helicopter. Although humanity had learned anti-gravity technology, it consumed too much energy for practical use. Aircraft still mostly relied on traditional propellers. She felt gusts of wind, proof that a helicopter was hovering nearby.
“Can I talk to Sophon?”
An object was pushed into her hand—a mobile phone. She put the phone next to her ear and heard Sophon’s voice.
“Hello, Swordholder.” “I’ve been looking for you.”
“Why? Do you still think of yourself as the savior of the world?”
Cheng Xin shook her head slowly. “No. I’ve never thought of myself that way. I just want to save two people. Please?”
“艾 AA and Fraisse.”
“Ah, your chattering friend and that old Aboriginal? You wanted to find me just for this?” Cheng Xin was surprised. Sophon had met AA, but how did she know who Fraisse was? “Yes. Have the people you sent bring them away from Australia so that they can live freely.” “That’s easy. What about you?”
“You don’t need to be concerned about me.” “Can’t you see what’s happening?”
“I can’t. I can’t see a thing.”
“You mean you’ve gone blind? Haven’t you been eating properly?”
Cheng Xin, AA, and Fraisse had always been provided adequate rations during the last year, and Fraisse’s house had never been taken away by the government. And once she and AA had moved in, no one had harassed her. Cheng Xin had always thought it was because the local government was protecting her, but now she realized that it was because Sophon had kept watch over her.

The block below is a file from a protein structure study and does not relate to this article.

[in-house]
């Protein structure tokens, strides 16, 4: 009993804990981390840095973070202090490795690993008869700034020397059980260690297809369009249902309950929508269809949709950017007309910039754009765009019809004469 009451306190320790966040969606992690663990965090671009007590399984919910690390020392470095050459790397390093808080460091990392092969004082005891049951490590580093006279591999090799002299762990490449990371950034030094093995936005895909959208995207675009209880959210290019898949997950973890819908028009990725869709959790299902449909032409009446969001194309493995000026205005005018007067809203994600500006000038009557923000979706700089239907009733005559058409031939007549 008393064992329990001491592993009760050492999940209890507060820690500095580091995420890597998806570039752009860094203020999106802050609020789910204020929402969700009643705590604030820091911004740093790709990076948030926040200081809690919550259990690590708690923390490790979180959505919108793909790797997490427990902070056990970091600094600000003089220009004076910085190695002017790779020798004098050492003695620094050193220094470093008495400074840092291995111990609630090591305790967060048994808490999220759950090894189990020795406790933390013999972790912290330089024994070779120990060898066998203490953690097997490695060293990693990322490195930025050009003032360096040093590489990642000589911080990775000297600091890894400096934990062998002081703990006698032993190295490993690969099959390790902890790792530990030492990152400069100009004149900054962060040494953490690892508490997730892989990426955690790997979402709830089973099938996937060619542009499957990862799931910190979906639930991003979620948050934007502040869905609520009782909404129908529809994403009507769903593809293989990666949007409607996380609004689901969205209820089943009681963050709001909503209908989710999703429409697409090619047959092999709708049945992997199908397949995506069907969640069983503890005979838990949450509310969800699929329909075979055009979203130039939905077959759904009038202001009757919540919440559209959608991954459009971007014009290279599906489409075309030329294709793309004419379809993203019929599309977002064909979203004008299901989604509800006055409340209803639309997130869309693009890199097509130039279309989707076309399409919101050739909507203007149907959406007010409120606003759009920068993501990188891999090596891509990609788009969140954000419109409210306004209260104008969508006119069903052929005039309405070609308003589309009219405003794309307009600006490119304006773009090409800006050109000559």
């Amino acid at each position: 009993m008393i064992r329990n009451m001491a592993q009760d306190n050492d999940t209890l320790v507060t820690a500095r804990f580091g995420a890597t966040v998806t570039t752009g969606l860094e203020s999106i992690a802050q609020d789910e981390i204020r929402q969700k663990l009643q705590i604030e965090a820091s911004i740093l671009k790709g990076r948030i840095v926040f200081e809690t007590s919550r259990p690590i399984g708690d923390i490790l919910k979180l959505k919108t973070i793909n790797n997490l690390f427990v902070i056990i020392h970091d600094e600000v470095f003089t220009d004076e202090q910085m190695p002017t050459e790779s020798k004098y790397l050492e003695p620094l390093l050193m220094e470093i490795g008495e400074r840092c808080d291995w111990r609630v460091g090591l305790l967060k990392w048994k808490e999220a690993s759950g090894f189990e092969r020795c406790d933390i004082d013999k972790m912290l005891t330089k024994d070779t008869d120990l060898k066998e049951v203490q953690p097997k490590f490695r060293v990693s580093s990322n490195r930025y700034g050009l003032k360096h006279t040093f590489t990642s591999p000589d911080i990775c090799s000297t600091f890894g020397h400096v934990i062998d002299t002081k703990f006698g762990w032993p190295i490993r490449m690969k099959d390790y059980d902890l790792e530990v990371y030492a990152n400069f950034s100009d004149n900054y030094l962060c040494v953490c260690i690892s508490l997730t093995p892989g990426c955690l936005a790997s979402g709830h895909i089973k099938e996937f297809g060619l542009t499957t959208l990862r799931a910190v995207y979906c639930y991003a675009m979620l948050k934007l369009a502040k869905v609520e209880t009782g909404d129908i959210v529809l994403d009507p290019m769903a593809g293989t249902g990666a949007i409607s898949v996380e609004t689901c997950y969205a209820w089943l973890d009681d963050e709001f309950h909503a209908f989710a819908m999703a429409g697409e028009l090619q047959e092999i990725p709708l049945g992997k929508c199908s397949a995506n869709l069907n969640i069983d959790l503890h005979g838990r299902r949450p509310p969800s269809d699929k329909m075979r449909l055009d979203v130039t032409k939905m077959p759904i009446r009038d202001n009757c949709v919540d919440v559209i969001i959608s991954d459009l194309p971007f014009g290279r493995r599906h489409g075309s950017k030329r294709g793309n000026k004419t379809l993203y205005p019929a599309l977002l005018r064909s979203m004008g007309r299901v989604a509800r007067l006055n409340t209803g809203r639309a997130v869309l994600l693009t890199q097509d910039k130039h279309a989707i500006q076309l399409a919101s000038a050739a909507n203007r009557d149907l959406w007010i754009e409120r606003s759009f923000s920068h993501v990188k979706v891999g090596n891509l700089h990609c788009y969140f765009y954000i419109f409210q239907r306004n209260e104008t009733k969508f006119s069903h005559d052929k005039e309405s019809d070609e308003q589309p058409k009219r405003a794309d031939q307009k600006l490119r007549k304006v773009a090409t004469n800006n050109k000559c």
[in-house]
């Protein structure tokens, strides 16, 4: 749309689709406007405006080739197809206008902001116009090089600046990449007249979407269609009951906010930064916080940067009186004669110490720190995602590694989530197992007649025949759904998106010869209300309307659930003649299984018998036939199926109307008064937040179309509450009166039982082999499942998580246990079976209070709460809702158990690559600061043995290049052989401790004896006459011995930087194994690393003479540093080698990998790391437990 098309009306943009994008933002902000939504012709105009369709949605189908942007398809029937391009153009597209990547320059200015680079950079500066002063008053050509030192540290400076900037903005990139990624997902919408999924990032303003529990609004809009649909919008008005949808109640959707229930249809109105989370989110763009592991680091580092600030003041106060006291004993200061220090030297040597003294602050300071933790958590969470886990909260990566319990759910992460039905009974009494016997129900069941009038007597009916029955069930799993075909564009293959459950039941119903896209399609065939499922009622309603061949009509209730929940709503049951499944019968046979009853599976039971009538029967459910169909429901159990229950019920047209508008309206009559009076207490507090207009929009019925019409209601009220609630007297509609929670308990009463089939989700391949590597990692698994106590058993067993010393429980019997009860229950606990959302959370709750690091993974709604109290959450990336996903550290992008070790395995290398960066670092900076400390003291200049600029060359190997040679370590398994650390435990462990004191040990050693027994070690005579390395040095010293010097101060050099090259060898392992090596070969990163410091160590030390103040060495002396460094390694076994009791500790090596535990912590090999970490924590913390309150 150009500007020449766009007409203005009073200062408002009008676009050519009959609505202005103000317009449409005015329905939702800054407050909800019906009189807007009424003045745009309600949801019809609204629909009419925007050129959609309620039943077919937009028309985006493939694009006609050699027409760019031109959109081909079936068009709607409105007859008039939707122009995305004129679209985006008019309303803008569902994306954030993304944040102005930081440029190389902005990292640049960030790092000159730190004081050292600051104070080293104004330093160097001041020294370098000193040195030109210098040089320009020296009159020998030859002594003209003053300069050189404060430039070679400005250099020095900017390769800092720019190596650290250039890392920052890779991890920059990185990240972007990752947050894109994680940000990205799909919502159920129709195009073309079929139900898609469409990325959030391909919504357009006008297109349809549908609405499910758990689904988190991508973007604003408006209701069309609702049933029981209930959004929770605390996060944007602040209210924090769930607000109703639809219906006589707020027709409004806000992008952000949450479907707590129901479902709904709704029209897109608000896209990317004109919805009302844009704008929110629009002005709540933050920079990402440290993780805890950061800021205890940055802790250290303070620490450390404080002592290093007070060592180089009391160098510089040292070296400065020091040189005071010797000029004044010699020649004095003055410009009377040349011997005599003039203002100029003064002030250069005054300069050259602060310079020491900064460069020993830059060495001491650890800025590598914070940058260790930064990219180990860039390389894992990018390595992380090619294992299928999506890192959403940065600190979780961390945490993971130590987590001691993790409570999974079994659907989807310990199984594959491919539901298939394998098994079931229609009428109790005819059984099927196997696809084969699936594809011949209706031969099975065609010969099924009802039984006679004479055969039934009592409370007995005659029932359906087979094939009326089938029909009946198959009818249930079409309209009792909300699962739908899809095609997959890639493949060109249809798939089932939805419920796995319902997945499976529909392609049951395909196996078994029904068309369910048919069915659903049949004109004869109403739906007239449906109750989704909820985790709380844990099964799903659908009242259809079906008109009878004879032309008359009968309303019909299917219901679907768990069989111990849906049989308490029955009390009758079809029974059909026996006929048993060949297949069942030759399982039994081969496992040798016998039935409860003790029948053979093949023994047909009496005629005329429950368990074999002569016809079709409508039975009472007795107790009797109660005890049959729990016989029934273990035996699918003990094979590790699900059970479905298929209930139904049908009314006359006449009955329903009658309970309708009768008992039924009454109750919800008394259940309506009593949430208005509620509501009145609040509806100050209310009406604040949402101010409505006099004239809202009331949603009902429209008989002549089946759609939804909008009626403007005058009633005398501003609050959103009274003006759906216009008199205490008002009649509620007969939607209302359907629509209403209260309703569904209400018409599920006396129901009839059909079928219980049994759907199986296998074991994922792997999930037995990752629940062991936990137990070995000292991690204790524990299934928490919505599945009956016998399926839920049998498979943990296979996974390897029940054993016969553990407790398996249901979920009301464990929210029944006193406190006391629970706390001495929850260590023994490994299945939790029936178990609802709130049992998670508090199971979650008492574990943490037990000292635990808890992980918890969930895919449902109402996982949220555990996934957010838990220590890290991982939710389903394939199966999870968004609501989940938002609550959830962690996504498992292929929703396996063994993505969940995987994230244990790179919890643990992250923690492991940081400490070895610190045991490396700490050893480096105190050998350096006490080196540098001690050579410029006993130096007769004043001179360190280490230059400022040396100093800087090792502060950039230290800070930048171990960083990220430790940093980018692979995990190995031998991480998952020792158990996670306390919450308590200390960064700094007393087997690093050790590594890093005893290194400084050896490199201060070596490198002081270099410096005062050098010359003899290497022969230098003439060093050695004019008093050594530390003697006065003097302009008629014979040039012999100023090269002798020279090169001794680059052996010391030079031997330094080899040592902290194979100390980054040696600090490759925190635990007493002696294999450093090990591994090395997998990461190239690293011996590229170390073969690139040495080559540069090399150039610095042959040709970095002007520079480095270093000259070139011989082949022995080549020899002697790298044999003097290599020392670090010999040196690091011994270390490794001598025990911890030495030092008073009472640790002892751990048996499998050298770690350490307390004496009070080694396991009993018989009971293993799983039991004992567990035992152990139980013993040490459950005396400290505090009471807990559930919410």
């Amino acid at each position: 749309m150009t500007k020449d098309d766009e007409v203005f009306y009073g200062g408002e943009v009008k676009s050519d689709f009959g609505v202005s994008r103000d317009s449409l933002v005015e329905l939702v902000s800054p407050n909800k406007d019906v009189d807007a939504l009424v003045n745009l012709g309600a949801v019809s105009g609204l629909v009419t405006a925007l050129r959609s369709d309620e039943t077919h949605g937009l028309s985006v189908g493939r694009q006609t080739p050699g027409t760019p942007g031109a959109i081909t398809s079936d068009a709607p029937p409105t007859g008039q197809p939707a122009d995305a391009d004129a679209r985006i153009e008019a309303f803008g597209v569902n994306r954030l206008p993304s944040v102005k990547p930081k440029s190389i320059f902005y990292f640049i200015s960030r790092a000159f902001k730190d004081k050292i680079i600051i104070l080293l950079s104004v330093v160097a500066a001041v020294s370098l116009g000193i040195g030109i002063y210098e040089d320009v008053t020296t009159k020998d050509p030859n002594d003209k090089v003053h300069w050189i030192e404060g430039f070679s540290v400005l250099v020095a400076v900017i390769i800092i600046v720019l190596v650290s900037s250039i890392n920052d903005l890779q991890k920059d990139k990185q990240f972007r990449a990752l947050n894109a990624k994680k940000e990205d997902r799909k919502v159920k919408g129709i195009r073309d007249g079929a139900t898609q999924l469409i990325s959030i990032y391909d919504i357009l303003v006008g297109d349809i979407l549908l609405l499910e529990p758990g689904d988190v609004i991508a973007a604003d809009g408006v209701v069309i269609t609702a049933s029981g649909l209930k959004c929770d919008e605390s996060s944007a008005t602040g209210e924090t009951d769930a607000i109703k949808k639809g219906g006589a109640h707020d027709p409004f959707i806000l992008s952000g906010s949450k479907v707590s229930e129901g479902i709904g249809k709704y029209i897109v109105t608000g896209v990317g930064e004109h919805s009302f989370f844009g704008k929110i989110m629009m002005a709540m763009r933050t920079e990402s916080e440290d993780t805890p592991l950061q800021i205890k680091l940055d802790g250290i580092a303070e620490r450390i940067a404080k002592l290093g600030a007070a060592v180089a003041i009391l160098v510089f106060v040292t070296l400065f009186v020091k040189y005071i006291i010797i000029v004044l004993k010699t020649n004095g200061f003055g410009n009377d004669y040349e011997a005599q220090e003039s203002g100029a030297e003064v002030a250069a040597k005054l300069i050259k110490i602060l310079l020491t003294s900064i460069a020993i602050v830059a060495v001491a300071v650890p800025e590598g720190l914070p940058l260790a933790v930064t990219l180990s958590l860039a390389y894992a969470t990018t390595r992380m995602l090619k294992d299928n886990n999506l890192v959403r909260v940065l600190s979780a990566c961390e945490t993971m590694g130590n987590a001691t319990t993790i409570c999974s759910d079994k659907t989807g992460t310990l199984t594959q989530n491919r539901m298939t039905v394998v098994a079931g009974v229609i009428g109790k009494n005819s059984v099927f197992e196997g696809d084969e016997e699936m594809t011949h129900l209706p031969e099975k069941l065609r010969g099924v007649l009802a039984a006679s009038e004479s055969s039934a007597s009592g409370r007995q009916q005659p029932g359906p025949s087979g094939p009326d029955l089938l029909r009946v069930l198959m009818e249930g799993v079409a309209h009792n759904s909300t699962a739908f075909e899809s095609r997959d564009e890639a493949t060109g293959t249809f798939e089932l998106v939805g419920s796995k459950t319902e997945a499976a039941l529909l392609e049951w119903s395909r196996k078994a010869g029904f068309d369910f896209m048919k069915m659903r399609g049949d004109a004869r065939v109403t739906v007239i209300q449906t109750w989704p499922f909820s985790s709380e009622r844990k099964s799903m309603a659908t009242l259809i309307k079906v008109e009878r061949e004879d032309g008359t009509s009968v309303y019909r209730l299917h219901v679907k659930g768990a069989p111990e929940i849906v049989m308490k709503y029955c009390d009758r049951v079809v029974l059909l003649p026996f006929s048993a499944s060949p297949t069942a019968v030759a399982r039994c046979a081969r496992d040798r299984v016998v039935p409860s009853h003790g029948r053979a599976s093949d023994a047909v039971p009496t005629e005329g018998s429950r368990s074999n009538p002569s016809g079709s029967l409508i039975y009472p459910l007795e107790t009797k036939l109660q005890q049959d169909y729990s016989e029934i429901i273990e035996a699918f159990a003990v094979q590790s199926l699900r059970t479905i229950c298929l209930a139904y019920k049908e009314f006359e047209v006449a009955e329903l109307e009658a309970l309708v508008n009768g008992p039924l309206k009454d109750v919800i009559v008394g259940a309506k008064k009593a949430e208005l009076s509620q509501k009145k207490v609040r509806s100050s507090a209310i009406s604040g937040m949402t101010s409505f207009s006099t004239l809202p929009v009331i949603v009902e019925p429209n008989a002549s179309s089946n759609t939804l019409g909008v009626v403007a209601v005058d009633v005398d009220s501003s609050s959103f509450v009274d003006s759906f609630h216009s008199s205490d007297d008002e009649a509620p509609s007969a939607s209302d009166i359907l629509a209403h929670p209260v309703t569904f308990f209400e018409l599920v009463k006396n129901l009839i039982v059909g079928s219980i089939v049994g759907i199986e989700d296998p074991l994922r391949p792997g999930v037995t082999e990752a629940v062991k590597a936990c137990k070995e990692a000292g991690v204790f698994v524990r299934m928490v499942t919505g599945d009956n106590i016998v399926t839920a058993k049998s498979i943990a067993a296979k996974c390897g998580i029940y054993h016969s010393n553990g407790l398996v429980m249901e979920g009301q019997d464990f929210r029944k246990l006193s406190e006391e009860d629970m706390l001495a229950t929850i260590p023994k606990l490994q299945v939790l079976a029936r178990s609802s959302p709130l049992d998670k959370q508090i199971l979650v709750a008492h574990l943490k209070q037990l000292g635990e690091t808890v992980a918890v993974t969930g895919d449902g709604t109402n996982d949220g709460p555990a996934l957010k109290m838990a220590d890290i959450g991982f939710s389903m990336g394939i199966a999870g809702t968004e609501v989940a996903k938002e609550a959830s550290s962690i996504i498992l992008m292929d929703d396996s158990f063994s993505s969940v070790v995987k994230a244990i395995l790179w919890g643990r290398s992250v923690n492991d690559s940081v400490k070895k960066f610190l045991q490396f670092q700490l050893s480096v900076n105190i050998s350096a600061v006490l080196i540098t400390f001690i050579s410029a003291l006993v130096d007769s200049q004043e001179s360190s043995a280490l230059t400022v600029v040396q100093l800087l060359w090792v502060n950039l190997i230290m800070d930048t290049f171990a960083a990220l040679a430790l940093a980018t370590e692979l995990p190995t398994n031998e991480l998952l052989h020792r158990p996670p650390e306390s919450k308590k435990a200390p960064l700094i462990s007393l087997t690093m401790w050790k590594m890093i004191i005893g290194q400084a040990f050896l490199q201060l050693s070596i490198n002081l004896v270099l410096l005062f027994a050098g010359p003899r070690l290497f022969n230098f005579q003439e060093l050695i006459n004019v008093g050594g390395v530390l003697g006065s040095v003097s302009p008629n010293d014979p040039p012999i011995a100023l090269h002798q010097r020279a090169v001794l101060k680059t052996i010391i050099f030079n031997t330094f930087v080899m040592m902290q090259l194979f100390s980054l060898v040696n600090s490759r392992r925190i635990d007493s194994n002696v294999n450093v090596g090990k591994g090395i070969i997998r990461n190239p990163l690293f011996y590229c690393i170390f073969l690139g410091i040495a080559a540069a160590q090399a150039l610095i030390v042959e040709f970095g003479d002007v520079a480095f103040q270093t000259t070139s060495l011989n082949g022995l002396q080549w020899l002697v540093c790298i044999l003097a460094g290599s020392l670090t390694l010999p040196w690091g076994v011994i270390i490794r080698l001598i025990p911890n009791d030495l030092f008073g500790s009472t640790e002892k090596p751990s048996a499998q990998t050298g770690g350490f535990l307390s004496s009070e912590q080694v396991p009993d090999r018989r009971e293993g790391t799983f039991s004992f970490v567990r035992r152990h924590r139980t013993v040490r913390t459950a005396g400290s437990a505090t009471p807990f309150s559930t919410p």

Cheng Xin understood that it was a group of aliens that controlled Sophon from four light-years away, but she, like other humans, always thought of Sophon as an individual, a woman. This woman, who was in the process of slaughtering 4.2 billion people, cared about her welfare.
“If you remain there, you’ll be eaten by the others.” “I know.” Cheng Xin’s voice was calm.
Is that a sigh? “All right. A sophon will stay near you. If you change your mind or need some help, just speak. I’ll hear you.”